Intense and deadly skirmishes near the town of Salman Pak, about 65km southeast of Baghdad, continued for several hours on Thursday.
At one point, Salman Pak's main police station was taken over by fighters before the US military sent in helicopter gunships to attack the building.
Police sources said at least 65 officers had been wounded and that 20 of the fighters had been killed.
The fighting was so fierce that police reinforcements were unable to reach many of the wounded or recover the dead left lying in the road.
Just hours earlier, unknown assailants shot nine bullets into a representative of Grand Ayat Allah Ali al-Sistani, the spiritual leader of Iraqi Shia.
But Shaikh Amar al-Hilali survived the assassination attempt, an aide to the Ayat Allah said on Thursday.
Two of al-Sistani's aides were
attacked on Thursday
Al-Sistani's official in the east Baghdad district of Al-Ubaidi, was "hit nine times in the chest and arms", said the aide.
"His driver was also wounded and they are both in hospital in Baghdad." The shaikh was said to be in a stable condition.
In other attacks on Thursday, eight Iraqis were killed. A car bomb in central Baghdad left three civilians dead and a US army spokesman said the blast might have been aimed at a US convoy that passed by shortly before.
He said there were no US casualties but the explosion scattered tangled metal and wreckage across Tahrir Square, a major intersection lined with shops and market stalls.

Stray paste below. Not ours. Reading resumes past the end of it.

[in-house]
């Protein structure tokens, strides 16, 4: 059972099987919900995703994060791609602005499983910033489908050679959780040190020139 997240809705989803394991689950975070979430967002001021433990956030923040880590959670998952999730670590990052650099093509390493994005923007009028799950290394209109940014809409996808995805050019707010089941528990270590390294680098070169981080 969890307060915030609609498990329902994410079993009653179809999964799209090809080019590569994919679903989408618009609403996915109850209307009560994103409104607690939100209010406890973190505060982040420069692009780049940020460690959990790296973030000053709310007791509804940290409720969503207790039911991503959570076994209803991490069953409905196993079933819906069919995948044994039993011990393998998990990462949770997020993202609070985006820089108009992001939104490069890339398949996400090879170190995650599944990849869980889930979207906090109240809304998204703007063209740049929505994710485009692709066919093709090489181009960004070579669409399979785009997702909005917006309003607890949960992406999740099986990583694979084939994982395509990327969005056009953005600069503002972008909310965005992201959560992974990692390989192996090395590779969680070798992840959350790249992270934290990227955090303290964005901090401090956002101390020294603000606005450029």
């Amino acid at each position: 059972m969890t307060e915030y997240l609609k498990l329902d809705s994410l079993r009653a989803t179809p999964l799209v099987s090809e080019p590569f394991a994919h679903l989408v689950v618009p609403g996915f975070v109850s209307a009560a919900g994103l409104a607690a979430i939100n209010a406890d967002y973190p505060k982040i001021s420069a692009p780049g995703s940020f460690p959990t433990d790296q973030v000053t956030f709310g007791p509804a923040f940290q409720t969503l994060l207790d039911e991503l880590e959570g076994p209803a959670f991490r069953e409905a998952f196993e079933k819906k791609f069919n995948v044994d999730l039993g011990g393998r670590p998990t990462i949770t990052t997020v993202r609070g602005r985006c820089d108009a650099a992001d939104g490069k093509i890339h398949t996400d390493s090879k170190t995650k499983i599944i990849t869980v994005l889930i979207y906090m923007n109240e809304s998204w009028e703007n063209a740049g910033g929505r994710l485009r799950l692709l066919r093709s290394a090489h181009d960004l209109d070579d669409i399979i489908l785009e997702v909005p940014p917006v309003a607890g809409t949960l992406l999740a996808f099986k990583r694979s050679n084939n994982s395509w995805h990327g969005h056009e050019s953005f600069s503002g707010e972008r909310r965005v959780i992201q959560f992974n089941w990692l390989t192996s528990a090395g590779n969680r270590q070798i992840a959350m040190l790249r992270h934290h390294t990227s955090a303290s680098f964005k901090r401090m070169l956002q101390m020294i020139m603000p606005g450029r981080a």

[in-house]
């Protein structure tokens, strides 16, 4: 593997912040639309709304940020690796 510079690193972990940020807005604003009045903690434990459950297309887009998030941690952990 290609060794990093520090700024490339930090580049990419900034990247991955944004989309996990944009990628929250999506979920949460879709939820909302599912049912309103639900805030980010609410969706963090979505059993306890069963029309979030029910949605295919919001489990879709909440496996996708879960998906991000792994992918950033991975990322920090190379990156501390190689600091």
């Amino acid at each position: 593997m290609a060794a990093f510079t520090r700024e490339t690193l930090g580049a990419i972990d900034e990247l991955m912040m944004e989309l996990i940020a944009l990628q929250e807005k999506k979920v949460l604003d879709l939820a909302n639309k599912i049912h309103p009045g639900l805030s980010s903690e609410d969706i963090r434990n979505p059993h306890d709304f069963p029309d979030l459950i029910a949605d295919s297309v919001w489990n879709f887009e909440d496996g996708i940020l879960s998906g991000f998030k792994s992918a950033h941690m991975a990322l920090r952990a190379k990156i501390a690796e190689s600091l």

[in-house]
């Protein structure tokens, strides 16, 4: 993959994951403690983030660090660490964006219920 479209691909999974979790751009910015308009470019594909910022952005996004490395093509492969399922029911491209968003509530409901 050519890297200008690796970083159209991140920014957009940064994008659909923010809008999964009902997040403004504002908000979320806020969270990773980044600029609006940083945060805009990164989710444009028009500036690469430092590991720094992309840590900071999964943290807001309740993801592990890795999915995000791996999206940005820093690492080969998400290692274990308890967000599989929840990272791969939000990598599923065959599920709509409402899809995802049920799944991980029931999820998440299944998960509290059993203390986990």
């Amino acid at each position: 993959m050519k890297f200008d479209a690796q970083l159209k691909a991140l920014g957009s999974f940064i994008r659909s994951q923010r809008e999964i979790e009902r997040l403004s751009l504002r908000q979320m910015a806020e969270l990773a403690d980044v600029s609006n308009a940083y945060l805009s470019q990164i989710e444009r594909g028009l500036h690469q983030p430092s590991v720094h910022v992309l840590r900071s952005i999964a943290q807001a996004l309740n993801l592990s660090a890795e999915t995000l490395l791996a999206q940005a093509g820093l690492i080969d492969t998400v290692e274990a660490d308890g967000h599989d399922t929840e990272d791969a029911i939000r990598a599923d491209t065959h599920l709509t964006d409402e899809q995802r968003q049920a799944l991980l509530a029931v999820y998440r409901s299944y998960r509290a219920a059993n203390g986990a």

Two Iraqi civilians were killed by a roadside bomb in the oil city of Kirkuk, 250km north of Baghdad, police said.
Two other Iraqis were killed by a roadside bomb near the market in Baiji in northern Iraq.
Witnesses said an Iraqi army driver was shot dead in Balad, north of Baghdad.
A car bomb in Baghdad killed
at least three civilians
Police also said three officers were wounded during a gun battle with anti-US fighters near the town of Salman Pak, southeast of Baghdad, following a car bombing.
Meanwhile, Iraqi authorities said they would seal the country's borders next week to prevent Shia pilgrims flooding into the country, in the latest emergency measure intended to thwart violence.
The borders will be closed between 17 February and 22 February, in a move a government spokesman said was designed to coincide with the climax of Ashura, a major Shia religious ceremony.
Millions of Shia travel from across the region to holy sites in Iraq for Ashura, a pilgrimage to remember the martyrdom of Imam al-Husain in 680CE.
Shia pilgrims have been told to
arrive in Iraq before 17 February
Bombers attacked pilgrims last year in Baghdad and Karbala, killing at least 171 people.
"During these dates people will flood to Iraq from neighbouring countries because of Ashura, which will make it difficult to ensure the safety of Iraqis and the visitors," said government spokesman Thair al-Naqib.
Al-Naqib said foreign pilgrims should make sure they arrived before the borders closed.